Our visit to Mind Mystery, a place featuring a few famous optical illusions and math puzzles museum in the Dutch province of Limburg was really impressive.
At the main entrance to CERN there is an impressive smooth curve of a memorial to the world’s most important equations and scientific discoveries:
A real victory for Simon, who has had a bit of a fear of heights for years. But what he found most impressive were the noticeable changes in gravity while going up and down with the elevator. When descending from the 72nd floor he could feel the decreased G!
Simon believes that he has found a mistake in one of the installations at the Technopolis science museum. Or at least that the background description of the exhibit lacks a crucial piece of info. The exhibit that allows to simultaneously roll three equal-weight balls down three differently shaped tracks, with the start and the end at identical height in all the three tracks, supposes that the ball in the steepest track reaches the end the quickest. The explanation on the exhibit says that it is because that ball accelerates the most. Simon has noticed, however, that the middle track highly resembles a cycloid and says a cycloid is known to be the fastest descent, also called the Brachistochrone Curve in mathematics and physics.
In Simon’s own words:
You need the track to be steep, because then it will accelerate more – that’s right. But it also has to be quite a short track, otherwise it takes long to get from A to B – which is not in the explanation. It’s not the steepest track, it’s the balance between the shortest track and the steepest track.
Galileo Galilei thought that it is the arc of a circle. But then, Johan Bernoulli took over, and proved that the cycloid is the fastest.
The (only) most elegant proof I’ve seen so far is in this 3Blue1Brown video: https://www.youtube.com/watch?v=Cld0p3a43fU
There’s also a VSauce1 video, where they made a mechanical version of this (like Technopolis): https://www.youtube.com/watch?v=skvnj67YGmw
Wikipedia Page: https://en.wikipedia.org/wiki/Brachistochrone_curve
We’ve also made some slow motion footage of us using the exhibit (you can see that the cycloid is slightly faster, but as far as I can tell, it’s not precision-made, so it wasn’t the fastest track every time): https://www.youtube.com/watch?v=5Brub0FnpmQ
I hope that you could mention the brachistochrone/ cycloid in your exhibit explanation. I don’t think you can include the proof, because for such a general audience, it can’t fit on a single postcard!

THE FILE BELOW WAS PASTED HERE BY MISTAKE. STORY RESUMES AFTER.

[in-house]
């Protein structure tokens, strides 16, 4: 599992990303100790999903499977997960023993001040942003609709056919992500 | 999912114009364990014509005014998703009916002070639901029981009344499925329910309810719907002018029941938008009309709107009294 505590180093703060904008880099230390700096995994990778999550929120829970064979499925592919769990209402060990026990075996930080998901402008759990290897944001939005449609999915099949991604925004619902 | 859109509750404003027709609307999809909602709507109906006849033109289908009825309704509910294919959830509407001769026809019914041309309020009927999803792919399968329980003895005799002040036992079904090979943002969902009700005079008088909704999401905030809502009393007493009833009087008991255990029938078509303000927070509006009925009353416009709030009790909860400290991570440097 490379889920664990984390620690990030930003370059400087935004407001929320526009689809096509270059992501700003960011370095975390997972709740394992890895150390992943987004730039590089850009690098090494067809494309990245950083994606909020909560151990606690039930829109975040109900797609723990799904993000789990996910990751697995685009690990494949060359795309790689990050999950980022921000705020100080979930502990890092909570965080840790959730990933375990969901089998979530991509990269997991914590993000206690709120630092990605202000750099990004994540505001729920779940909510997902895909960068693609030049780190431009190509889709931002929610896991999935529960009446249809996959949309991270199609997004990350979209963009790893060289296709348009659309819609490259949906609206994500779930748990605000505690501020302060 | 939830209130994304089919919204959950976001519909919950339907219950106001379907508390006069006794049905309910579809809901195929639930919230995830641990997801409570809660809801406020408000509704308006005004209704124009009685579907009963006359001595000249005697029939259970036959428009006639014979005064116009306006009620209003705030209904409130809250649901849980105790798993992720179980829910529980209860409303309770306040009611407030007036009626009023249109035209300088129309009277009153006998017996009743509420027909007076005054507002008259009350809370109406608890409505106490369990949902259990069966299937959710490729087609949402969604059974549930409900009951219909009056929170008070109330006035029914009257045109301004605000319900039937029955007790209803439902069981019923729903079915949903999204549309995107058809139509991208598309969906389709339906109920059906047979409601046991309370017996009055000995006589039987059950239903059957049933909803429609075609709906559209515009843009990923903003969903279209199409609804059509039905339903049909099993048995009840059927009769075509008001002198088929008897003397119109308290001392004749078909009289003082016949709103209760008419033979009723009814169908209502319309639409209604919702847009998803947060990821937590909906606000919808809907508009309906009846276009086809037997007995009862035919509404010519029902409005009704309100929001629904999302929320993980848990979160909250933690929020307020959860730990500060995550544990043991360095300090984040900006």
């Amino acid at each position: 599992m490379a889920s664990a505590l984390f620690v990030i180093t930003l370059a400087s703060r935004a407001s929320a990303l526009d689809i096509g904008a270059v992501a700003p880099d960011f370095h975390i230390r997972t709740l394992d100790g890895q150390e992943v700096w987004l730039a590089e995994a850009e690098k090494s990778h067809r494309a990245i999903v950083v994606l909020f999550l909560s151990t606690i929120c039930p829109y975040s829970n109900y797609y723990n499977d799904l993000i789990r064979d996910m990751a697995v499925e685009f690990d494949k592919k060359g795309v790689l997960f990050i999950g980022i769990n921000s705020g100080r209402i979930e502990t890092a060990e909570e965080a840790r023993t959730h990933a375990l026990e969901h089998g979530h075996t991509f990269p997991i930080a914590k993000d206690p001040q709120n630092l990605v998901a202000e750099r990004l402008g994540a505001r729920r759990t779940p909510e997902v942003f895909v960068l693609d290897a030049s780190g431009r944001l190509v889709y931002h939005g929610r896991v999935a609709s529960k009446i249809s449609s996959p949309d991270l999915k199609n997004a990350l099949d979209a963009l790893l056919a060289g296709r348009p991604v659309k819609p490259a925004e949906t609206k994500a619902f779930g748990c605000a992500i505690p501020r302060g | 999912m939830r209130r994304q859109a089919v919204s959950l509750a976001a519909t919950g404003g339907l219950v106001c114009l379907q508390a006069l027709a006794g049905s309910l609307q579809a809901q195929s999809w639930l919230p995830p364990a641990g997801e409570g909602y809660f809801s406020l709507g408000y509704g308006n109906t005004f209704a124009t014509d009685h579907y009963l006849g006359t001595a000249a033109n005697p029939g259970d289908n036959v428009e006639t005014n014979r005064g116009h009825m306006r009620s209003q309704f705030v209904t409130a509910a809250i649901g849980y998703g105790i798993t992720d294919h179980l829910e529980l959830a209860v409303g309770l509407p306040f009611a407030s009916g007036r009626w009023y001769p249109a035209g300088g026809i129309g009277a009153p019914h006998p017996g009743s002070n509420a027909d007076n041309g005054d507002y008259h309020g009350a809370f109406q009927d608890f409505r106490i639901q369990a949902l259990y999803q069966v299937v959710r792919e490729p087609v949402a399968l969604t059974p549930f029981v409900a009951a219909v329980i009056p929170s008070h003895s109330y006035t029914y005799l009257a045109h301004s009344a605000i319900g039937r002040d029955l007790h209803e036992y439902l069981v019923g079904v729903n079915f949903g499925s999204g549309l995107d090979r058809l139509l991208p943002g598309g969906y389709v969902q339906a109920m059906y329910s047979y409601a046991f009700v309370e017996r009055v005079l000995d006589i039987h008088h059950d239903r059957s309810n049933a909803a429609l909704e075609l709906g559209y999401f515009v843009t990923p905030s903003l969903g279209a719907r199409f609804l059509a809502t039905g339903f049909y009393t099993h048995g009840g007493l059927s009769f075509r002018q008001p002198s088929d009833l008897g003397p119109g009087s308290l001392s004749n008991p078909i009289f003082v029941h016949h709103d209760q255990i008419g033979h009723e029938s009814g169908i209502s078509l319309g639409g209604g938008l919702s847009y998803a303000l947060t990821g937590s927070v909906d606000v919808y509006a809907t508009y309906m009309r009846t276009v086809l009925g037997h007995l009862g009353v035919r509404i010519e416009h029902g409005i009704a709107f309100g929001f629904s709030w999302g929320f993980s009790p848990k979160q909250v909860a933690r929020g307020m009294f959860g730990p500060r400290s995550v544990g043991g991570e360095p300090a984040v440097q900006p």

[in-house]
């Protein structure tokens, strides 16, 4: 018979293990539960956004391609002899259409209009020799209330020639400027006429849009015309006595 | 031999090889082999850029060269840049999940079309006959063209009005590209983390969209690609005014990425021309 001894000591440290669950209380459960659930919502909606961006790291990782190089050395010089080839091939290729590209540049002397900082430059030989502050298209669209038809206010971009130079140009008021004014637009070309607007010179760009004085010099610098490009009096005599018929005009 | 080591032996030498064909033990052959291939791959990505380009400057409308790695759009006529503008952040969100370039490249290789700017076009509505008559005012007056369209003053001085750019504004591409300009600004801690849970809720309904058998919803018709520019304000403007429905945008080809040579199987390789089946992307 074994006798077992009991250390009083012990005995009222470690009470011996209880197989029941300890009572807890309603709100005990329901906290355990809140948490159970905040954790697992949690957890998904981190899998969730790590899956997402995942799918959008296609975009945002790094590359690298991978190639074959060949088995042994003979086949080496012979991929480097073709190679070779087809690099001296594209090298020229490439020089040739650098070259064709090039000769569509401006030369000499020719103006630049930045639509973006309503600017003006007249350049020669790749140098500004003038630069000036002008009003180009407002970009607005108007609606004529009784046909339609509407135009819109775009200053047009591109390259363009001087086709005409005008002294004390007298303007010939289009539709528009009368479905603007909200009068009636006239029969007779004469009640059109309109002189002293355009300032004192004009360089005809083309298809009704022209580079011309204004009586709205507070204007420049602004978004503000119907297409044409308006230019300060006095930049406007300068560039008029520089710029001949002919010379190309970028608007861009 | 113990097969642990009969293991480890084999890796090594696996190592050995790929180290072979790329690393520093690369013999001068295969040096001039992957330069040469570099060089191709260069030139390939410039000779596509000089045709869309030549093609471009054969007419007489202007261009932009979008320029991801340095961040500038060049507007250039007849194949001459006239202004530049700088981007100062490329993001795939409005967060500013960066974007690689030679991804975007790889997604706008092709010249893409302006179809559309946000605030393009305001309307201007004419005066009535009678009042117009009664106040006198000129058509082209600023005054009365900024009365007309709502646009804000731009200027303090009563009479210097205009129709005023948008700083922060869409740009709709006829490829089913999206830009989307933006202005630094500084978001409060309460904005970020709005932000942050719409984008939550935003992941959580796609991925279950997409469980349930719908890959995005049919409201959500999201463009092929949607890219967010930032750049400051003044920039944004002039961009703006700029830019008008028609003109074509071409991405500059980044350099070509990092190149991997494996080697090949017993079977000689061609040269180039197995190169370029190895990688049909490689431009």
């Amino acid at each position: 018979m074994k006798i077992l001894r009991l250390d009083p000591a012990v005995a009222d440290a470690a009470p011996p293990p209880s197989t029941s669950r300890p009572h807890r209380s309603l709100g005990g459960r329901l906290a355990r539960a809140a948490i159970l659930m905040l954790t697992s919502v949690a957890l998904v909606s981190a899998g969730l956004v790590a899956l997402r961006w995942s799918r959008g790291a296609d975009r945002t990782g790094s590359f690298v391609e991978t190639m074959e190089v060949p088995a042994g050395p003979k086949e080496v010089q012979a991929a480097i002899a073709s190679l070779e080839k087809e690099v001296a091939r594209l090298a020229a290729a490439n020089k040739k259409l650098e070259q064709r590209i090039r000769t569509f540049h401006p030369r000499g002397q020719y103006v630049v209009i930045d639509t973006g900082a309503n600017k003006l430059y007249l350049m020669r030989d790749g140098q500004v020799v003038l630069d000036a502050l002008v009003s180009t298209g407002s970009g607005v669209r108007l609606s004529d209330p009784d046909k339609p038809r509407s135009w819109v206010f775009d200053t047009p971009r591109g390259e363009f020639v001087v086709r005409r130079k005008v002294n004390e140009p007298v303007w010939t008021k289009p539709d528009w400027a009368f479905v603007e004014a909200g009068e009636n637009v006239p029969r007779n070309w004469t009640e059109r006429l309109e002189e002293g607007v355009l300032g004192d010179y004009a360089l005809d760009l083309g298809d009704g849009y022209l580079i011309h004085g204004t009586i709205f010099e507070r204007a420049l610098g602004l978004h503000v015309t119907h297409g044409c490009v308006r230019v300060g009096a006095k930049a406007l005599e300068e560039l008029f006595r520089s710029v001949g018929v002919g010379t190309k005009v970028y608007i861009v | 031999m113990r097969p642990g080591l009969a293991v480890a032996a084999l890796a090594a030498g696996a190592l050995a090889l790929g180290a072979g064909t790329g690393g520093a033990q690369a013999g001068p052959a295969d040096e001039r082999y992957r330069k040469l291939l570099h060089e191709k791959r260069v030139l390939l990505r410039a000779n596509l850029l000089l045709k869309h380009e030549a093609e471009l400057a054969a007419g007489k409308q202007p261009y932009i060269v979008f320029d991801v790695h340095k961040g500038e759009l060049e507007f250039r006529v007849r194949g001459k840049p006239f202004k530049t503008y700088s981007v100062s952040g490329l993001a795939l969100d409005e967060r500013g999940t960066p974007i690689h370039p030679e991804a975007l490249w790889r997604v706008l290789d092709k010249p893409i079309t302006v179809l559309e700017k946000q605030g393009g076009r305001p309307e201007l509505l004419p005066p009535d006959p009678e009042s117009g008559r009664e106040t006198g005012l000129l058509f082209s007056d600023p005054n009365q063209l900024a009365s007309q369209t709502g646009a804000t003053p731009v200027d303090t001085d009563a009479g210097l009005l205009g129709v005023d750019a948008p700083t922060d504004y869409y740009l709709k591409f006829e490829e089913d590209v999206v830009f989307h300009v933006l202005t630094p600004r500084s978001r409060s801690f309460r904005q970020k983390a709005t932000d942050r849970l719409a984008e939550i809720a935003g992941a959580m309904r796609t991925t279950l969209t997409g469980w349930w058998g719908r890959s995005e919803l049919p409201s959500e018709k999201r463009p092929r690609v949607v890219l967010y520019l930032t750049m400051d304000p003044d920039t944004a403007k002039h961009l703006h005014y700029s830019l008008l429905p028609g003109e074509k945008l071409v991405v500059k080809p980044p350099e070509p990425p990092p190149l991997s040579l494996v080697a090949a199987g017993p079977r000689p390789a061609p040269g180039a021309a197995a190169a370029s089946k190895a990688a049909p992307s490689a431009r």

An amazing visit to the Red Star Line Museum this weekend! It’s a museum telling the moving story of the exodus from Europe at the turn of the 20th century. Red Star Line was a private passenger liner company that brought over 2 million Europeans to America. Simon enjoyed following the story of a 9 year old girl Basia Cohen who fled the violence and hunger in Ukraine in 1919 (well, maybe it was not the story that actually triggered his interest but the exciting quest involving looking for a suitcase in every hall of the museum and completing the tasks hidden inside the suitcase).
Simon talking about his favourite infinite sum at the circular room known as the “pi room” at the Palais de la Découverte (“Discovery Palace”) in Paris. Inscribed on the walls are 707 digits of the number π. The ratio of coprime pairs of numbers to pairs of numbers is 6/π^2. And 1/1^2 + 1/2^2 + 1/3^2 +… = π^2/6 So that means that the ratio of coprime pairs of numbers to pairs of numbers equals to 1 over Simon’s favourite infinite sum!
Daniel Shiffman later showed Simon how to look for any number in the digits of Pi using this amazing project by Ben Fry: http://pi.fathom.info/
Yesterday we attended one of the hundreds of Science Days venues open for free all over Belgium. Simon particularly enjoyed chemistry demos, even though he was disappointed that some companies showing their inventions didn’t want to share the actual formulas behind the tricks.
The simple non-newtonian fluid remains a favourite.
Making your own bath bombs.
Simon dazzled by how insulator foam (polyurethane) is produced as the result of a reaction between two highly viscous substances, an isocyanate and a polyol (polyether). Another fascinating thing about this demo was that the tool mixing the two ingredients actually employed magnets!
A workshop explaining why ships don’t sink and if they do, why:
Exploring 3D printing:
Heat indicator (material changing color depending on water temperature):
The good old baking soda and vinegar demo revisited:
Also known as the Book-Stacking Problem. Simon had tried to build this tower at the Fries Museum where we visited a huge Escher exhibition (to the annoyance of the museum staff, to whom I had to explain that it was a serious math experiment and not just a kid dropping bricks), but it only worked with 4 blocks (possibly because the blocks were made of foam and weren’t rigid enough). He tried to stack the blocks on top of one another, shifting every next block first by one eighth, then by one sixth, next by one fourth, and next by one half – in the end, the top block would no longer be positioned above the bottom block.
He repeated the experiment at home, first doing some calculations and then using more rigid wooden blocks and managed to stack a tower of 6 blocks! (The top block still overlapped the bottom one by a bit though) :
Simon loved the Science Museum, even though he did not get to see the Klein Bottles from the museum’s permanent collection (none of them was on display). He particularly enjoyed the math and information age spaces. The Original Tour was a success, too – giggling at all the jokes on the English audio guide, he was bubbling with joy that he could follow everything and was actively studying the map, together with Dad. The only thing Simon really hated to tears was The Tower.